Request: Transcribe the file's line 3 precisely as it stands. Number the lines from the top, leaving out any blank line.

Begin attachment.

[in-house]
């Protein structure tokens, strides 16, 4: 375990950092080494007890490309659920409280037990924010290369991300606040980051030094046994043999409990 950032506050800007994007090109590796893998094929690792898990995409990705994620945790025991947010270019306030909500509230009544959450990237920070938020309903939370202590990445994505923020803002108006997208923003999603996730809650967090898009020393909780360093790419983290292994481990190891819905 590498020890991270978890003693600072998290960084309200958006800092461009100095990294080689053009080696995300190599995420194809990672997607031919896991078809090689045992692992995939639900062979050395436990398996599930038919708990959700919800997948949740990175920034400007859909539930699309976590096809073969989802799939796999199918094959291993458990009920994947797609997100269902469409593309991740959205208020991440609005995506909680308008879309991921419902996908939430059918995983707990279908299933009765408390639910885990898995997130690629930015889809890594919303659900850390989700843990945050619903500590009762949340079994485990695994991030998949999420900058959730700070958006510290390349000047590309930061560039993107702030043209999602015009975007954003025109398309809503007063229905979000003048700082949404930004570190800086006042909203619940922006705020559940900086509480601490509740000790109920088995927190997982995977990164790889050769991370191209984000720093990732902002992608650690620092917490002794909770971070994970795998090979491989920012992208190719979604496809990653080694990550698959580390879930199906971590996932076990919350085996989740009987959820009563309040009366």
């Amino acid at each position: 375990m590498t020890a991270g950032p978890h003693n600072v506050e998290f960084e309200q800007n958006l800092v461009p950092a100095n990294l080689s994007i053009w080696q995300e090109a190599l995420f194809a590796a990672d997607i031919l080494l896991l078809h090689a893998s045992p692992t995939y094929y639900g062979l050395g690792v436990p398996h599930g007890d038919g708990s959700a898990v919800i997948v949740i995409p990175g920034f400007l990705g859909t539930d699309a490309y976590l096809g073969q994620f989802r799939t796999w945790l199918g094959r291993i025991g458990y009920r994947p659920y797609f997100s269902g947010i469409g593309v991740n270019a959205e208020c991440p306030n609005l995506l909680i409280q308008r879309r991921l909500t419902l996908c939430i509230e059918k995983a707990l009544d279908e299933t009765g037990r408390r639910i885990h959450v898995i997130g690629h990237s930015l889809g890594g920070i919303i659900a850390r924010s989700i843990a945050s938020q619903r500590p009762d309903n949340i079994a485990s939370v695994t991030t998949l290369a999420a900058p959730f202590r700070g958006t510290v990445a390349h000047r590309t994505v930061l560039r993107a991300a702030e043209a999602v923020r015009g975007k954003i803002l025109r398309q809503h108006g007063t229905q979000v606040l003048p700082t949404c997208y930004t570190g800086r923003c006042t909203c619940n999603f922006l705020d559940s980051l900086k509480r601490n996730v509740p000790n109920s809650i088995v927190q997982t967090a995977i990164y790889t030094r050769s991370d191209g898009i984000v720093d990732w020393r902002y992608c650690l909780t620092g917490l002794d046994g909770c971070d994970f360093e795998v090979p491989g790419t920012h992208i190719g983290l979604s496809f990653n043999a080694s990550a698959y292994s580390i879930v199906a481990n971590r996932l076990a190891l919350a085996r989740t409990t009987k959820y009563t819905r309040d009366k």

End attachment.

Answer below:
């Amino acid at each position: 375990m590498t020890a991270g950032p978890h003693n600072v506050e998290f960084e309200q800007n958006l800092v461009p950092a100095n990294l080689s994007i053009w080696q995300e090109a190599l995420f194809a590796a990672d997607i031919l080494l896991l078809h090689a893998s045992p692992t995939y094929y639900g062979l050395g690792v436990p398996h599930g007890d038919g708990s959700a898990v919800i997948v949740i995409p990175g920034f400007l990705g859909t539930d699309a490309y976590l096809g073969q994620f989802r799939t796999w945790l199918g094959r291993i025991g458990y009920r994947p659920y797609f997100s269902g947010i469409g593309v991740n270019a959205e208020c991440p306030n609005l995506l909680i409280q308008r879309r991921l909500t419902l996908c939430i509230e059918k995983a707990l009544d279908e299933t009765g037990r408390r639910i885990h959450v898995i997130g690629h990237s930015l889809g890594g920070i919303i659900a850390r924010s989700i843990a945050s938020q619903r500590p009762d309903n949340i079994a485990s939370v695994t991030t998949l290369a999420a900058p959730f202590r700070g958006t510290v990445a390349h000047r590309t994505v930061l560039r993107a991300a702030e043209a999602v923020r015009g975007k954003i803002l025109r398309q809503h108006g007063t229905q979000v606040l003048p700082t949404c997208y930004t570190g800086r923003c006042t909203c619940n999603f922006l705020d559940s980051l900086k509480r601490n996730v509740p000790n109920s809650i088995v927190q997982t967090a995977i990164y790889t030094r050769s991370d191209g898009i984000v720093d990732w020393r902002y992608c650690l909780t620092g917490l002794d046994g909770c971070d994970f360093e795998v090979p491989g790419t920012h992208i190719g983290l979604s496809f990653n043999a080694s990550a698959y292994s580390i879930v199906a481990n971590r996932l076990a190891l919350a085996r989740t409990t009987k959820y009563t819905r309040d009366k």